(S02E01) Ten months. That's how long its been since we've seen a fresh episode of Life. After the last episode aired in November there was nary a word about the show, save for reports of its renewal and a bit about casting changes. This left fans of the show in a bit of a tizzy. For Life wasn't just a dime-a-dozen criminal procedural, but a show with an underlying story about conspiracy and the search for justice. By the time the show ended its very short first season we were cheering Detective Charlie Crews as he was able to get a semblance of his freedom back.
Now we enter season two. And, as usual, the following question comes to mind: did it carry on the spirit of season one? Well yes, and possibly no. Click ahead to find out.
Apparently, not so much. The Hollywood Reporter runs down the record for the network promoting new shows during past games. In 2004, the Athens games led to one show, Joey, making it beyond its first season. Likewise for the Sydney games in 2000, which brought us Ed, and nothing else. Things were a little better in 1996 from Atlanta. Profiler, The Pretender, and Suddenly Susan all lasted another four years. Not a stellar track record and it leaves you thinking that those precious spots might have served the network better pitching more beer. It has the makings of a good poll though. After the jump, place your vote for the one new show that will make it out of season one.
Its been a very quiet summer for NBC's procedural drama Life. Fact is, its been a very quiet 10 months since the last original episode aired. Other than a schedule change (to Friday nights. Feh!), a casting addition back in April, and some brief mentions at the TCAs back in July, it's almost like the show never existed for the network. And, if I sound a bit miffed about this I'd say you're right. A unique show like Life deserves a bit more talk-up and promotion then it has gotten.
However, there are some stirrings about the show that seem somewhat promising. First, season one of Life will be released September 2nd on DVD. This is good news for those of you unhappy with the fact that NBC is not re-airing the first season prior to the newest one, or for those of you who have trouble accessing the episodes on Hulu.
It's coming. The table is set, the players are on the field, the sails are raised, and the pretty maids are all in a row. Of course, I speak of the 2008-09 television schedule. In just a few short weeks viewers will be able to dine on a number of favorite and new dishes that are being served by the networks as well as the increasing number of cable channels who are delving into original programming.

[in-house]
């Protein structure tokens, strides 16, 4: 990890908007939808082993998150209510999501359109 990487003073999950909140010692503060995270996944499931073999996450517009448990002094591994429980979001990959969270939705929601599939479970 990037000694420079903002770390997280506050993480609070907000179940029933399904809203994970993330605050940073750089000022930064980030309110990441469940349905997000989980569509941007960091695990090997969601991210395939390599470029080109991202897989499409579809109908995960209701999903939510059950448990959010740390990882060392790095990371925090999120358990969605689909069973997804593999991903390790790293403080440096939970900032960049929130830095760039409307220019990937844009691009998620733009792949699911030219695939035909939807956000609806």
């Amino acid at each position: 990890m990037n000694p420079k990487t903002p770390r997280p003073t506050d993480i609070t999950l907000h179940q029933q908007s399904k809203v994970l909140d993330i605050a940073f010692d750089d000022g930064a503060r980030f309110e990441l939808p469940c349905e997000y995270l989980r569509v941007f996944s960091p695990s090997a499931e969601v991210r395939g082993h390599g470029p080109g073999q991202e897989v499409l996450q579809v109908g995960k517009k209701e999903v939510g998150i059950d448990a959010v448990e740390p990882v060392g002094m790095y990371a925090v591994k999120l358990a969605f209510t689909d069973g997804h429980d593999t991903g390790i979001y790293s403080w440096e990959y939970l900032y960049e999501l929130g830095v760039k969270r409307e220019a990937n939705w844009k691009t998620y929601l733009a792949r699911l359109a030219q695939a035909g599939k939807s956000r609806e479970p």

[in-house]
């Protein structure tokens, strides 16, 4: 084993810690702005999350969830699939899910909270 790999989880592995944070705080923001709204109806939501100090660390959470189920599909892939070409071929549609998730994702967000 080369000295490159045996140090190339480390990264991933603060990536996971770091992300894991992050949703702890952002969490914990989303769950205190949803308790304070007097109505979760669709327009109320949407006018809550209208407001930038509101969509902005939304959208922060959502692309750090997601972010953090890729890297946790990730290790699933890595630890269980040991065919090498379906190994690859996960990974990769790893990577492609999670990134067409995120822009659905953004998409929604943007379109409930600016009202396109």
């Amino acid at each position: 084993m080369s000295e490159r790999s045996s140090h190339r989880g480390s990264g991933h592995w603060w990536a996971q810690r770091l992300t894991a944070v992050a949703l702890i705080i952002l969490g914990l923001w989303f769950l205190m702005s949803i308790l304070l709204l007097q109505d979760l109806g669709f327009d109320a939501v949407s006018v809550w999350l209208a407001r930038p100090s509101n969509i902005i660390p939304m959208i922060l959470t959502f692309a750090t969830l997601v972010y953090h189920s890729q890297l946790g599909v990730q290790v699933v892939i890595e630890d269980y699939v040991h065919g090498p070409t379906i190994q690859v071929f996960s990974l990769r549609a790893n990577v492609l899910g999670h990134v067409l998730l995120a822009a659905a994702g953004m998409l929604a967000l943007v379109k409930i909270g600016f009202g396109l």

While other fall seasons have come and gone with nary a whimper, this season may be different. Due to the prolonged Writers Strike many shows ended their seasons quite early. Programs like Life, Private Practice, Pushing Daisies, and Heroes haven't aired original episodes since the end of 2007. Heck, there hasn't been a new episode of The Shield since June of last year! So, the beginning of the 2008-09 season will be a second chance for some of these shows, particularly the ones that premiered last season, to show their worth to fans and the networks.
Today was the very last day of the press tour here in Beverly Hills. It was "TCA Day," with members of the association (including me) going to the Warner Brothers lot to visit the sets of ER, Pushing Daisies, and Chuck, where we spoke to cast members and producers (Oh, we went to the set of America's Best Dance Crew, but let's just forget I mentioned that one). Then we bused it over to the Fox lot, where Joss Whedon showed us around the set of Dollhouse, and the entire cast of King of the Hill gave a table read of their 250th episode. All this fun will be in upcoming posts later this summer.
Despite some of the griping you may have seen from me, it's been lots of fun. It's just a very tiring experience. Case in point: On Monday, NBC decided to close out the press conference portion of the tour by having us sit through ten panels, five of them after lunch. Here's a wrap-up post that goes over some of what went on yesterday that I haven't already covered.
Or Chuck, or Pushing Daisies, or Private Practice for that matter. With the announcement that FOX was going to offer a marathon of The Sarah Connor Chronicles starting on August 10th I got to wondering about the other freshman shows that made an impression on viewers before the Writers Strike abruptly ended their seasons. Many of these shows haven't been seen since the end of last year.
For Life, the last original episode to air was December 5th. With the second season premiere slated to air during the first week of October, it will be nearly a year since viewers had a chance to bond with Detectives Charlie Crews and Dani Reese. That's a bit of a concern when it comes to this show. On the surface Life is a criminal procedural. However, underneath there has been an second story about Charlie's quest to clear his good name for a murder he didn't commit. While the first arc of this story was completed in its "season finale," there is plenty of story to tell.